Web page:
The minimum collateral ratio (or MCR for short) is the lowest ratio of debt to collateral that will not trigger a liquidation under normal operations (aka Normal Mode). This is a protocol parameter that is set to 110%. So if your position has a debt 10,000 vUSD, you would need at least $11,000 worth of wSMR posted as collateral to avoid being liquidated.

To avoid liquidation during Recovery Mode, it is recommended to keep ratio comfortably above 150% (e.g. 200% or better 250%).

What happens if my position is liquidated?

You lose your collateral as your debt is paid off through liquidation, i.e. you will no longer be able to retrieve your collateral by repaying your debt. A liquidation thus results in a net loss of 9.09% (= 100% * 10 / 110) of your collateral’s Dollar value. You do however keep the debt position (vUSD), only the collateral secured in Virtue is liquidated.

What is the Liquidation Reserve?

When you open a position and draw a loan, 10 vUSD is set aside as a way to compensate gas costs for the transaction sender in the event your position being liquidated. The Liquidation Reserve is fully refundable if your position is not liquidated, and is given back to you when you close your position by repaying your debt. The Liquidation Reserve counts as debt and is taken into account for the calculation of a position's collateral ratio, slightly increasing the actual collateral requirements.

What happens if my position is redeemed against?

When vUSD is redeemed, the wSMR provided to the redeemer is allocated from the position(s) with the lowest collateral ratio (even if it is above 110%). If at the time of redemption you have the position with the lowest ratio, you will give up some of your collateral, but your debt will be reduced accordingly.

The USD value by which your wSMR collateral is reduced corresponds to the nominal vUSD amount by which your position’s debt is decreased. You can think of redemptions as if somebody else is repaying your debt and retrieving an equivalent amount of your collateral. As a positive side effect, redemptions improve the collateral ratio of the affected positions, making them less risky.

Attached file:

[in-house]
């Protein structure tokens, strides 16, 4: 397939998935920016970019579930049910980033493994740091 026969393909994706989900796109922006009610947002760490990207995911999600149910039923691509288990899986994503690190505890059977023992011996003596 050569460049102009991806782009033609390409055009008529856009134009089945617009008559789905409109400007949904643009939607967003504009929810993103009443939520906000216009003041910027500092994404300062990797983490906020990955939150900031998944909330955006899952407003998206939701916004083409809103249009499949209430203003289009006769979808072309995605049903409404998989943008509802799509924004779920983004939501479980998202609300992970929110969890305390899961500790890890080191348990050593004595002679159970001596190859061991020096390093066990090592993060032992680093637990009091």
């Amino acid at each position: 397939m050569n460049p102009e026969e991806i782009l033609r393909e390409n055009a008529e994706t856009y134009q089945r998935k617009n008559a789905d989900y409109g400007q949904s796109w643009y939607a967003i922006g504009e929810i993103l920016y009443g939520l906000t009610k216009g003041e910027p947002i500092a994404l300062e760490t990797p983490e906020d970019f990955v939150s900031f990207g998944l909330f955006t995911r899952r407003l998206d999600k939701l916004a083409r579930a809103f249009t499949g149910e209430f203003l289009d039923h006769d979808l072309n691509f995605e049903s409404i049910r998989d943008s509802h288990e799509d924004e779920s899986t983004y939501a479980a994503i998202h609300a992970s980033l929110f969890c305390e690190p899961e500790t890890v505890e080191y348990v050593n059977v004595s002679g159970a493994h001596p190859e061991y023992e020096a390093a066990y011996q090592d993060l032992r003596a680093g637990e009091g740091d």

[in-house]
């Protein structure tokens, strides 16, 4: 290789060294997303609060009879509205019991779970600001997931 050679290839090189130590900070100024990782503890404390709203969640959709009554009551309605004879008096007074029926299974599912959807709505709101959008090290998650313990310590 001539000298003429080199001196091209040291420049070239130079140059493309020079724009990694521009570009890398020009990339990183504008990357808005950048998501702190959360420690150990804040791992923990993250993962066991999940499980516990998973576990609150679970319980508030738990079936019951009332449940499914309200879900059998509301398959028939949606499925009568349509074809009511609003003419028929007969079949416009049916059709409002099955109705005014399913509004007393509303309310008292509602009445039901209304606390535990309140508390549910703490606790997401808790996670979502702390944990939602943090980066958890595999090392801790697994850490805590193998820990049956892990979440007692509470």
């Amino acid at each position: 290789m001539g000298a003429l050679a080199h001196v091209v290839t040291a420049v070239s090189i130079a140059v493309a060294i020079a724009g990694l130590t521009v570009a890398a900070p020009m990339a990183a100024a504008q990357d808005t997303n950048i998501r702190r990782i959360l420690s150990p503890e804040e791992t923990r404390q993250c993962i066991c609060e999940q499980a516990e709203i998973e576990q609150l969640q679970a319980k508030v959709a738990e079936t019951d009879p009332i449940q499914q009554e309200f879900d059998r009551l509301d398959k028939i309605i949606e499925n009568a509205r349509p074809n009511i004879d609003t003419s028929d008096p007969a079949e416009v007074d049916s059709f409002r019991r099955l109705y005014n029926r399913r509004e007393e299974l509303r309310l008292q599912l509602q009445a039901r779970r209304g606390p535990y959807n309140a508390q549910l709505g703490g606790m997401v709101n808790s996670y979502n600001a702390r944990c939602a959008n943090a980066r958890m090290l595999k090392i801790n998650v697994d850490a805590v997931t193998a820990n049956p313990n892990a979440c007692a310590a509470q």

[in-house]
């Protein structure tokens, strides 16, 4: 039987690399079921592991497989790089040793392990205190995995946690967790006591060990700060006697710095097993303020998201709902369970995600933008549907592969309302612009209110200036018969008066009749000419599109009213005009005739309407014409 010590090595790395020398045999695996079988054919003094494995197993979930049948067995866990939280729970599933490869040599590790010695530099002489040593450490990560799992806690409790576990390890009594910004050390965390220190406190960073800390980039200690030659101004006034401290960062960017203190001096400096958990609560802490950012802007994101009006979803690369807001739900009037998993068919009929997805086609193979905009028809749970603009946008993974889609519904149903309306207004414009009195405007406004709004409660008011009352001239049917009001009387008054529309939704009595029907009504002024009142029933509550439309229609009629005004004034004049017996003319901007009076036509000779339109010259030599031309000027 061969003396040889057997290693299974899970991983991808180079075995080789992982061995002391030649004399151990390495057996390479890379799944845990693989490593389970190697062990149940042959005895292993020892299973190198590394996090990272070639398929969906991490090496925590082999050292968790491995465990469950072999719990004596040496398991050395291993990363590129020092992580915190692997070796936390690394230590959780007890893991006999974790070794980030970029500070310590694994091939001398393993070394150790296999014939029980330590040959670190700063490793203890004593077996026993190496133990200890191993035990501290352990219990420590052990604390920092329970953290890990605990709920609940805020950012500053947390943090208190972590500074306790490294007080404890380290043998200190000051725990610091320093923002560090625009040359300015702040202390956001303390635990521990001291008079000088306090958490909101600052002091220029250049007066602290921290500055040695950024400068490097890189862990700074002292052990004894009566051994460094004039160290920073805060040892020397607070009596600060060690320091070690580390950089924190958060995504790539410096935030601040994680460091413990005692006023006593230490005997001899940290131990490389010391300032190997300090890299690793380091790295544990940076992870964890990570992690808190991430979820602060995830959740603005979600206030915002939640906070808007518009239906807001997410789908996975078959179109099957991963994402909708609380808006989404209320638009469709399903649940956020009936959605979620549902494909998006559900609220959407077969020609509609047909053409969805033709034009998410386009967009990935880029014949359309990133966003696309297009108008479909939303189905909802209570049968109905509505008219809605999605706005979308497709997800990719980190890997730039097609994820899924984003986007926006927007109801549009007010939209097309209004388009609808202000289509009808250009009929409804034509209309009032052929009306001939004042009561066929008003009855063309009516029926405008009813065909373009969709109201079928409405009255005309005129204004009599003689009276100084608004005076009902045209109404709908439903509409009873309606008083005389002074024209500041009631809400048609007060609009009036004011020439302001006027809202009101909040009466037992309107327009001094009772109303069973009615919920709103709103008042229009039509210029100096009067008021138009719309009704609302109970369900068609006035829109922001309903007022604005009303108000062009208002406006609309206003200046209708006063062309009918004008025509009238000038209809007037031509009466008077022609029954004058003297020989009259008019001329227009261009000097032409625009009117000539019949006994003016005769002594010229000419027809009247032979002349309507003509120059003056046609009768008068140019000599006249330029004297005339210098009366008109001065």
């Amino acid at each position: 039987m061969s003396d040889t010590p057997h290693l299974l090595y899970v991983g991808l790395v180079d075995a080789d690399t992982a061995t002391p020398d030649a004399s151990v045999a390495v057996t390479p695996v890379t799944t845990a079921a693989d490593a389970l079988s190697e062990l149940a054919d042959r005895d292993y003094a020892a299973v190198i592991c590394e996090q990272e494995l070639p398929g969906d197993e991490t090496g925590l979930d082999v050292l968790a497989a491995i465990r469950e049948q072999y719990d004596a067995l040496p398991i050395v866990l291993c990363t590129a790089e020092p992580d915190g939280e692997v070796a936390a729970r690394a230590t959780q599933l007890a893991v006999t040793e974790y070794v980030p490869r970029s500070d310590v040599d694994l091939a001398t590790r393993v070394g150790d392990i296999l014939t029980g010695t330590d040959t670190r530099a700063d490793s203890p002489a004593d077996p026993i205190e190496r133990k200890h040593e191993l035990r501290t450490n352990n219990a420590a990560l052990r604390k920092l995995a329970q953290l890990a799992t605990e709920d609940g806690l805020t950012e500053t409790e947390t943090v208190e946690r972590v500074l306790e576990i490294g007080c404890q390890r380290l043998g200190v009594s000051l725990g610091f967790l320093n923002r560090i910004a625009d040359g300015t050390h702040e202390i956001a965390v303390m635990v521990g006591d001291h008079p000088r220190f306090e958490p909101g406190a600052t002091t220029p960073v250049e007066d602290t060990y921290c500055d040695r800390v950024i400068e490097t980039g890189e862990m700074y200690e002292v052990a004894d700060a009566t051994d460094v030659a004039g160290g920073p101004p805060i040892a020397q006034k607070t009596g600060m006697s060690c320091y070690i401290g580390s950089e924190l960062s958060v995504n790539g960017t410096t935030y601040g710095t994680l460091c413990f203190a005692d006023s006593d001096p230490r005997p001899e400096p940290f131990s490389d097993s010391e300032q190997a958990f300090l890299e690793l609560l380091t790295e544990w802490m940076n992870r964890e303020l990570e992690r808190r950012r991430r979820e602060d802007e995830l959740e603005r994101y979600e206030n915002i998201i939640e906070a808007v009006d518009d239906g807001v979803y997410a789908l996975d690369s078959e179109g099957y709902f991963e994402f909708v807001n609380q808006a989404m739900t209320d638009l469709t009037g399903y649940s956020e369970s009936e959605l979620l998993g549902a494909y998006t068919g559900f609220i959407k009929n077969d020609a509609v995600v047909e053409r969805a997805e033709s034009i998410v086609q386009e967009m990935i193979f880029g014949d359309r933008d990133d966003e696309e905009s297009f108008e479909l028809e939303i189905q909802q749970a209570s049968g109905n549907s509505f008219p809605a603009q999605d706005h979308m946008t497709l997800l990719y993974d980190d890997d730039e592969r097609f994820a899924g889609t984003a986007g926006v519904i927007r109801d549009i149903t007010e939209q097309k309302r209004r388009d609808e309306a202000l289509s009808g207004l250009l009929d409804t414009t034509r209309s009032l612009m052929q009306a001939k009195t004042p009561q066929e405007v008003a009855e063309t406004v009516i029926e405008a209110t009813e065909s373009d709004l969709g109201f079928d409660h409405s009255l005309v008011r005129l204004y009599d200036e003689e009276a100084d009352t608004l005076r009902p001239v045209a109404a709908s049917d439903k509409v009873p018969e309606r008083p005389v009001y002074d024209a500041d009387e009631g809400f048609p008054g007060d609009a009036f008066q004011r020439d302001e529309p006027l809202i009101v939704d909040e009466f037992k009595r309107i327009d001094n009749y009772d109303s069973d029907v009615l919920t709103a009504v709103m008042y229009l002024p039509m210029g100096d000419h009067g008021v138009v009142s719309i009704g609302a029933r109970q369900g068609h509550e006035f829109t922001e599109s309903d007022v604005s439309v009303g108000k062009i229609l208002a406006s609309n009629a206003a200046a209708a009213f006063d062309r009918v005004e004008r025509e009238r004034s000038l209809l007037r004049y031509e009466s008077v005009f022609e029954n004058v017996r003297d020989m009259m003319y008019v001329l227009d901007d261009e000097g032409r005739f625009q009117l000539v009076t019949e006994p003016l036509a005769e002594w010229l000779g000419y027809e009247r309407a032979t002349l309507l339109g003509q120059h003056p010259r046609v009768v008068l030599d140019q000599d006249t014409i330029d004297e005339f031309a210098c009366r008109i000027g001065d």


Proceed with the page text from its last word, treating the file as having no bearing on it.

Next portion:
Redemptions that do not reduce your debt to 0 are called partial redemptions, while redemptions that fully pay off a position’s debt are called full redemptions. In such a case, your position is closed, and you can claim your collateral surplus and the Liquidation Reserve at any time.

Let’s say you own a position with 2000 wSMR collateralized and a debt of 2,400 vUSD. The current price of wSMR is $1.50. This puts your collateral ratio (CR) at 125% (= 100% * (2000 * 1.5) / 2,400). Let’s imagine this is the lowest CR in the Virtue system and look at two examples of a partial redemption and a full redemption:

Example of a partial redemption

Somebody redeems 1,200 vUSD for 800 wSMR and thus repays 1,200 vUSD of your debt, reducing it from 2,400to 1,200 vUSD. In return, 800 wSMR, worth $1,200, is transferred from your position to the redeemer. Your collateral goes down from 2000 to 1200 wSMR, while your collateral ratio goes up from 125% to 150% (= 100% * (1200 * 1.5) / 1200).

Example of a full redemption

Somebody redeems 6,000 vUSD for 4000 wSMR . Given that the redeemed amount is larger than your debt minus 10 vUSD (set aside as a Liquidation Reserve), your debt of 2,400 vUSD is entirely cleared and your collateral gets reduced by $2,390 of wSMR, leaving you with a collateral of 406.66 wSMR (= 2000 - 2,390/ 1.5).

How can you offer a collateral ratio as low as 110%?

By making liquidation instantaneous and more efficient, Virtue needs less collateral to provide the same security level as similar protocols that rely on lengthy auction mechanisms to sell off collateral in liquidations.

How can I take advantage of leverage?

You can sell the borrowed vUSD on the market for wSMR and use the latter to top up the collateral of your position. That allows you to draw and sell more vUSD, and by repeating the process you can reach the desired leverage ratio.

Assuming perfect price stability (1 vUSD = $1), the maximum achievable leverage ratio is 11x.

Why did the collateral and debt of my position increase without my intervention?

If positions are liquidated and the Stability Pool is empty (or gets emptied due to the liquidation), every borrower will receive a portion of the liquidated collateral and debt as part of a redistribution process.